The musical esthetics of Japanese music are quite dissimilar to Western ones. I think Niles put it well above. Itīs very difficult to "understand" the music you hear, but it stirs emotions and gives a feeling of being on the brink of something mysterious and deeply touching. In Japanese music and maybe especially in biwa itīs not the notes alone that are important, but also the quality of the sound and special effects that could on a superficial level sound only as "noise" (like the scraping sound Ms Tsuruta makes sliding the broad edge of the plectrum along the strings). Also, like in Far East landscape painting, the silences (empty canvas) is as important as the sounds (brush strokes). Totally fascinating...

greetings, Arto

Jan-09-2004, 7:00pm
Arto is correct in saying that the aesthetic priorities in some of the Japanese music is completely different than that in the west. #Some of those pieces have tempos that are slower than slow. "Space" plays a huge role, and the name of the game is tone& dynamics, whether it is rendered vocally or instrumentally. The shakuhachi and percussion music is a prime example.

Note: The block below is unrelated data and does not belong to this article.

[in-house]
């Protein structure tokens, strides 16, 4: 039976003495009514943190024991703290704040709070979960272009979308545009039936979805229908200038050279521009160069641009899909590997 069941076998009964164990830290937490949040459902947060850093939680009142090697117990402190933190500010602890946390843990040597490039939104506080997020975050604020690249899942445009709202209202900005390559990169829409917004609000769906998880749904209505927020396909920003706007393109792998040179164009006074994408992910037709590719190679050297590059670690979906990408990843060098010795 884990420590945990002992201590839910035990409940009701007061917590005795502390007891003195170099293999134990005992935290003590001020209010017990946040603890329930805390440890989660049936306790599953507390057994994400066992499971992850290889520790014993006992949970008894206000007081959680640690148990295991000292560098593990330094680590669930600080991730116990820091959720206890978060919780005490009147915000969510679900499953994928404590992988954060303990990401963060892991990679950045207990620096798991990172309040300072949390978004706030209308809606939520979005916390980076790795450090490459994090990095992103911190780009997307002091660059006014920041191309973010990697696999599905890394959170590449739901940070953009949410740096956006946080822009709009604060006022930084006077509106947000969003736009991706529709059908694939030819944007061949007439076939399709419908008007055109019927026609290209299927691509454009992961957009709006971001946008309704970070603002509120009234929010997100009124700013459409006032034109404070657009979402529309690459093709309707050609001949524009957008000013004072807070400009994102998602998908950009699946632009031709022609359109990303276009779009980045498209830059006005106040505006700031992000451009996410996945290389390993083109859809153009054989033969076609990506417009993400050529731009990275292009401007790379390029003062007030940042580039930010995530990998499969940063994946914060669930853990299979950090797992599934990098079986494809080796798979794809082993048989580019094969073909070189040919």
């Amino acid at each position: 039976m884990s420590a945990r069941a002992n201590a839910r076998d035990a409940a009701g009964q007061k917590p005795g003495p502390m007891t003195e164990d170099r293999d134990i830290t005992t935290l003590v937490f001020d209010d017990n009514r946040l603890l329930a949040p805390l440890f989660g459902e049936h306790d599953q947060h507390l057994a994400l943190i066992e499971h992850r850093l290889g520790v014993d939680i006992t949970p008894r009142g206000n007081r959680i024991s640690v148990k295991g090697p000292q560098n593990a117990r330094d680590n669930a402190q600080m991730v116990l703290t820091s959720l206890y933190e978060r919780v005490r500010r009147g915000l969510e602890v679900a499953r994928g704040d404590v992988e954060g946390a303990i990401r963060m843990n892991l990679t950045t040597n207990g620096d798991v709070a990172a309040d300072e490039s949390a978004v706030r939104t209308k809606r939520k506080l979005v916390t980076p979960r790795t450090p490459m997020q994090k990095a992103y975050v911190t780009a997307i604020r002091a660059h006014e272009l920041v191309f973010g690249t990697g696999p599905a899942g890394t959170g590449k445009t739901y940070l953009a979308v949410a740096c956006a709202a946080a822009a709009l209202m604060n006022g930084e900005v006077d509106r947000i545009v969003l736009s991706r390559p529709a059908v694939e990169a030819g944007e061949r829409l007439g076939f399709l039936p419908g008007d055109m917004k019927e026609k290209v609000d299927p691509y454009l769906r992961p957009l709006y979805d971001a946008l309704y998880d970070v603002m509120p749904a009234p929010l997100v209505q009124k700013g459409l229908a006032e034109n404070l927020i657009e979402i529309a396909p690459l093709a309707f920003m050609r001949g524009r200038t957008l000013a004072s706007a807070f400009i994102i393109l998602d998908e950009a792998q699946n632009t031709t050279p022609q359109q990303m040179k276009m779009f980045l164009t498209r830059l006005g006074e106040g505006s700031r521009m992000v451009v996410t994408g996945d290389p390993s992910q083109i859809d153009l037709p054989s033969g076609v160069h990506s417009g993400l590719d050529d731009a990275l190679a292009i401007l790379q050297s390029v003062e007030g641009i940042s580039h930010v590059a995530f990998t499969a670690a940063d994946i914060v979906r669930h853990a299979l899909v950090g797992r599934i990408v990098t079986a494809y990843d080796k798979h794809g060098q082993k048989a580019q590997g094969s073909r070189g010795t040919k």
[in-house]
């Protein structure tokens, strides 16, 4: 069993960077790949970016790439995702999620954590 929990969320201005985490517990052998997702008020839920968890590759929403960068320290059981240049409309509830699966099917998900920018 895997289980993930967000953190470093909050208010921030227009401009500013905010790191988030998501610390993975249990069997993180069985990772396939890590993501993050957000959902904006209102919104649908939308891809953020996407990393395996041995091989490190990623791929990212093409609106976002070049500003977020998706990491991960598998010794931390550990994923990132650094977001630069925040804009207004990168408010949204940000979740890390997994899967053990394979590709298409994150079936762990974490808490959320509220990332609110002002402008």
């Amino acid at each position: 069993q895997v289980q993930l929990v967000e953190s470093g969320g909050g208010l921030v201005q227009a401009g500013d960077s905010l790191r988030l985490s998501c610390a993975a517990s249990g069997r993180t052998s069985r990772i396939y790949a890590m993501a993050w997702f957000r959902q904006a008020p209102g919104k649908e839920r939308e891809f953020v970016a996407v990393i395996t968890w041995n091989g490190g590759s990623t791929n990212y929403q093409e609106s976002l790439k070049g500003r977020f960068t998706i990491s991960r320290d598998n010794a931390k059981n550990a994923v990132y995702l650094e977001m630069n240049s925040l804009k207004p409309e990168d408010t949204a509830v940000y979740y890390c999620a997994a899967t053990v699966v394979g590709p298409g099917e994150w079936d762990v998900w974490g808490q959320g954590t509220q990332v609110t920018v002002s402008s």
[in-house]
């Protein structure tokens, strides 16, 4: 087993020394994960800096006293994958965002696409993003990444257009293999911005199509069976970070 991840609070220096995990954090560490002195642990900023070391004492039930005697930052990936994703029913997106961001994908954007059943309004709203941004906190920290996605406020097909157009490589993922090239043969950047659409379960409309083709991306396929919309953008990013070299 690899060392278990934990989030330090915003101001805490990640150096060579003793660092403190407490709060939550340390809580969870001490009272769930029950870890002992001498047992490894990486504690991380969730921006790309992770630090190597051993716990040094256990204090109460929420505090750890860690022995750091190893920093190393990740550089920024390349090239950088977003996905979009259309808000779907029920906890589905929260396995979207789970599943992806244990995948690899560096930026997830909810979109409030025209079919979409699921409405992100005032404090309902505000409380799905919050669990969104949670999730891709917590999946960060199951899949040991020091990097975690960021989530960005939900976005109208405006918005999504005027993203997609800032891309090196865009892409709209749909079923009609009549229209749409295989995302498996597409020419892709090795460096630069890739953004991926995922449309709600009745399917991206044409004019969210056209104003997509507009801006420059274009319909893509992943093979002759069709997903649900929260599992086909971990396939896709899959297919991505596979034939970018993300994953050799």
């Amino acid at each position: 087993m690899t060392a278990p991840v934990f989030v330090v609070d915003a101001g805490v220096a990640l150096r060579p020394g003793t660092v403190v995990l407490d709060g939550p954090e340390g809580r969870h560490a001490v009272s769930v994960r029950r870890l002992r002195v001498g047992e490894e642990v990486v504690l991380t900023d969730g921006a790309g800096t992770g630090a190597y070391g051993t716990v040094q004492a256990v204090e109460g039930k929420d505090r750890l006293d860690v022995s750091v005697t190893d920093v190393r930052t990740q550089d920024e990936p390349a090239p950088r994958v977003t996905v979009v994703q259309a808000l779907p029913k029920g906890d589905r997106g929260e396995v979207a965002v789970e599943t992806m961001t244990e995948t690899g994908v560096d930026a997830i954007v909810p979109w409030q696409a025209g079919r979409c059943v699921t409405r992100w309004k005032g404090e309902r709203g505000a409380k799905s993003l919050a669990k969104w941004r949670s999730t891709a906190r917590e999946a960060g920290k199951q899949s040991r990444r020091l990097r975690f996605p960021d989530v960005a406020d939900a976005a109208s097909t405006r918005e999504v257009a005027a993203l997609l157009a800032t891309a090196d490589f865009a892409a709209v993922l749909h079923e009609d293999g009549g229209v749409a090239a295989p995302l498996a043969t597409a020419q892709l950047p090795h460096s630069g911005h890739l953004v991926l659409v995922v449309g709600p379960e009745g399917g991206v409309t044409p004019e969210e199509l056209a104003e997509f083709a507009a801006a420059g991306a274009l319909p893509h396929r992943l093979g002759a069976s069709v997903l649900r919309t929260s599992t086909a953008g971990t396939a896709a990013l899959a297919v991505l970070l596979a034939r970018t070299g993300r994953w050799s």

But there are also types of music (dance music forms) which have a groove and may be uptempo. #The Tsuguru shamisen of northern Japan (Hokkaido island) can be very flashy, notey, even frantic, and improvisational. #

There was a series (9-disc in all, sold separately) called Music Of Japanese People on the Japanese King/Seven Seas label, but frequently stocked by Tower Records, although these are now out-of-print (I think). I have five of the series:
2: Japanese Dance Music
4: Jam Session Of Tsuguru-Shamisen
5: Music of Okinawa
6: Music of Yaeyama and Miyako
7: Music of Amami